The Senate is shut down by Covid-19 infections, but Republicans are refusing to delay confirmation of President Donald Trump's pick for the Supreme Court.
They are even willing to make special arrangements so sick senators can vote, and Democrats appear powerless to stop them.
The push to put conservative Judge Amy Coney Barrett on the high court before November 3 is like nothing seen in US history so close to a presidential election.
Trump's nomination of Barrett in a Rose Garden ceremony apparently became ground zero for the infections now gripping the president, his White House and its Senate allies.
Three GOP senators have now tested positive for the virus and several more are quarantined at home — denying Republicans a functioning majority.
Sen. Lindsey Graham, chair of the Judiciary Committee, said after talking by phone Monday with Trump that the president is “very excited about Judge Amy Coney Barrett being confirmed to the Supreme Court.” The rapid pursuit of Trump's third court nominee is as much about securing a conservative court for a generation to come as it is about giving Republicans what they see as their best chances at reelection.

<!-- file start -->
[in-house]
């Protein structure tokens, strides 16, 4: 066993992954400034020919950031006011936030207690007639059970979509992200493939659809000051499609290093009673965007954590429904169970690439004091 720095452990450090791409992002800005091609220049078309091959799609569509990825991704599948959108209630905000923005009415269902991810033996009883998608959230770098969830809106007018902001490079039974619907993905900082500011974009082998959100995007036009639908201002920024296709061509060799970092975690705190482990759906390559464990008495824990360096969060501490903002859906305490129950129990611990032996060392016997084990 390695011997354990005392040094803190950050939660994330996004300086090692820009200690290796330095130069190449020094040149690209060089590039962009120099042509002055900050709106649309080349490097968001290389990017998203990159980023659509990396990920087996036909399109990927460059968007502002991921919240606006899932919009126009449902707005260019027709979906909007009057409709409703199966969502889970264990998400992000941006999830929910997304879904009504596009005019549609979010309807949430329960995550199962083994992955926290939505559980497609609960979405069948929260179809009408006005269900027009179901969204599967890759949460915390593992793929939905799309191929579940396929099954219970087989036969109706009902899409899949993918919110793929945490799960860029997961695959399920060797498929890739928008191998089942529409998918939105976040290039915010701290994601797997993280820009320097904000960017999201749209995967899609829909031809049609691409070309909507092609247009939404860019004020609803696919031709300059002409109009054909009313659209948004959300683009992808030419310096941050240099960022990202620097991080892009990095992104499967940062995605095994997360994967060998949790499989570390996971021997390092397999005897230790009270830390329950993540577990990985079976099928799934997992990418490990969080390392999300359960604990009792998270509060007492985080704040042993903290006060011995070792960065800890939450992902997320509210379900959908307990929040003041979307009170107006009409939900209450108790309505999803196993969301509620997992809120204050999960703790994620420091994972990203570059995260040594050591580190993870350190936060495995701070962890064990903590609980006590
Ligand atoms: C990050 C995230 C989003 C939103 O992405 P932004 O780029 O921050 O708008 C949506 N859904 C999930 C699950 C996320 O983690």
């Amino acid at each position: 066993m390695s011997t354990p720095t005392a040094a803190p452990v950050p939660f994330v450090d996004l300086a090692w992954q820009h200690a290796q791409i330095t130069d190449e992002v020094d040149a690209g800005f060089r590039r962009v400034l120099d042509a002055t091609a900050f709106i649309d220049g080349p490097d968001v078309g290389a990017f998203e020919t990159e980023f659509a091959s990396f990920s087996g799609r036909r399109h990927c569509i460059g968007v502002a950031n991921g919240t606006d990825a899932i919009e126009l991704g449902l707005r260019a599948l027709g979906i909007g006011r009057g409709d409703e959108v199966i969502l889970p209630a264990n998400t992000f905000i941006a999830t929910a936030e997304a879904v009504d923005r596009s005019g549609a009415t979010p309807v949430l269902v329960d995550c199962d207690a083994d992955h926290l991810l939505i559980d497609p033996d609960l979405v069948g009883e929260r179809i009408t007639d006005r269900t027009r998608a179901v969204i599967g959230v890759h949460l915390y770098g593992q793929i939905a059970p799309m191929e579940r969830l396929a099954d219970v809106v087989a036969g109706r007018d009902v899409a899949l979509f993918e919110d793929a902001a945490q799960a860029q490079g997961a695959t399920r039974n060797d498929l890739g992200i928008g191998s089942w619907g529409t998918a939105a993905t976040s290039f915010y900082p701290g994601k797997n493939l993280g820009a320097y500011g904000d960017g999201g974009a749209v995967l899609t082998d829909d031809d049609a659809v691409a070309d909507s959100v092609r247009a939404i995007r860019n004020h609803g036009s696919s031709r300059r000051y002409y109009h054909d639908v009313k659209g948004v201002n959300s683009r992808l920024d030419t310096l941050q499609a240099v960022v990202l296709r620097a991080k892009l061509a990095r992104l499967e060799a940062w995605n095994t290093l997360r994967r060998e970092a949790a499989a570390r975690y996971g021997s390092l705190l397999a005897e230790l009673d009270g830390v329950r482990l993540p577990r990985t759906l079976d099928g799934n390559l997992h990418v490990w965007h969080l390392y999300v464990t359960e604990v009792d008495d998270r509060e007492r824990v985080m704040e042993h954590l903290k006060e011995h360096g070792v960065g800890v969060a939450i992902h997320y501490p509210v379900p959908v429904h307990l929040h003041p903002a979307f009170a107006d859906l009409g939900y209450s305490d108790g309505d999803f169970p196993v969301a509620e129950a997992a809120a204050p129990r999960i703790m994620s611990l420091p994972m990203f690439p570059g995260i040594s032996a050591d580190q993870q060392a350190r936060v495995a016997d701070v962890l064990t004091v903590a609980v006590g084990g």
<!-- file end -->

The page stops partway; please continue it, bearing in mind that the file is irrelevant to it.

Senate Majority Leader Mitch McConnell announced the chamber would close to legislating through October 19 over the Covid-19 infections, but the court hearings will go on as scheduled.
With Trump trailing Democrat Joe Biden in polls and their own Senate majority at risk, Republicans hope a Supreme Court vote in the week before Election Day will save their jobs.
Senate Democratic leader Chuck Schumer said Monday that the Republican leadership “has truly lost touch with reality if it's contemplating marching Covid-stricken members to the Senate to rush through a Supreme Court nominee.” As the Covid-19 crisis envelops the Capitol, hearings are set to begin in one week on Barrett's nomination.
There is still no mandatory, routine, on-site testing protocol for lawmakers and staff, drawing a near revolt from staff in some offices worried about the health risks.
The Judiciary Committee is planning four days of hearings ahead of a final Senate vote October 29.
Over the weekend, one senator suggested senators can vote from sickbeds if need be.
There's a long tradition of ill senators “being wheeled in to cast critical votes,” said Sen. Tom Cotton, R-Ark., on Fox News Channel.
Senators on the Judiciary Committee will have the option of connecting virtually, which will be needed as two of the panel's Republicans, Sen. Mike Lee of Utah and Sen.